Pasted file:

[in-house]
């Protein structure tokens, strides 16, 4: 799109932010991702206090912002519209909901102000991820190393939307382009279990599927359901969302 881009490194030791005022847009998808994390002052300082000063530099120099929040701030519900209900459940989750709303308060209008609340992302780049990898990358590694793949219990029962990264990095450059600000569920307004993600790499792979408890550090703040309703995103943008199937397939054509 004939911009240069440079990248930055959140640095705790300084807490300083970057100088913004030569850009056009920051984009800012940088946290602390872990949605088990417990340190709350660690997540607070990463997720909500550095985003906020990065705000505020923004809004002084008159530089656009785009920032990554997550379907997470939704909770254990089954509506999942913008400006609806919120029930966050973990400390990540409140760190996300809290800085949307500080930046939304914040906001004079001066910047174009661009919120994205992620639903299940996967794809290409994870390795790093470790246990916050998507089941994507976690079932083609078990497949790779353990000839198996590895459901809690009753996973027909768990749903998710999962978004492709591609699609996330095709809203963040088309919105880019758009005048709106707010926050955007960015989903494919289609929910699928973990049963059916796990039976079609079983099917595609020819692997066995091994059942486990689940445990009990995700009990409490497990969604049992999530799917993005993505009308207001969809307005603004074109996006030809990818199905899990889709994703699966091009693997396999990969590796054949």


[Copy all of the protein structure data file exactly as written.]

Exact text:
[in-house]
């Protein structure tokens, strides 16, 4: 799109932010991702206090912002519209909901102000991820190393939307382009279990599927359901969302 881009490194030791005022847009998808994390002052300082000063530099120099929040701030519900209900459940989750709303308060209008609340992302780049990898990358590694793949219990029962990264990095450059600000569920307004993600790499792979408890550090703040309703995103943008199937397939054509 004939911009240069440079990248930055959140640095705790300084807490300083970057100088913004030569850009056009920051984009800012940088946290602390872990949605088990417990340190709350660690997540607070990463997720909500550095985003906020990065705000505020923004809004002084008159530089656009785009920032990554997550379907997470939704909770254990089954509506999942913008400006609806919120029930966050973990400390990540409140760190996300809290800085949307500080930046939304914040906001004079001066910047174009661009919120994205992620639903299940996967794809290409994870390795790093470790246990916050998507089941994507976690079932083609078990497949790779353990000839198996590895459901809690009753996973027909768990749903998710999962978004492709591609699609996330095709809203963040088309919105880019758009005048709106707010926050955007960015989903494919289609929910699928973990049963059916796990039976079609079983099917595609020819692997066995091994059942486990689940445990009990995700009990409490497990969604049992999530799917993005993505009308207001969809307005603004074109996006030809990818199905899990889709994703699966091009693997396999990969590796054949």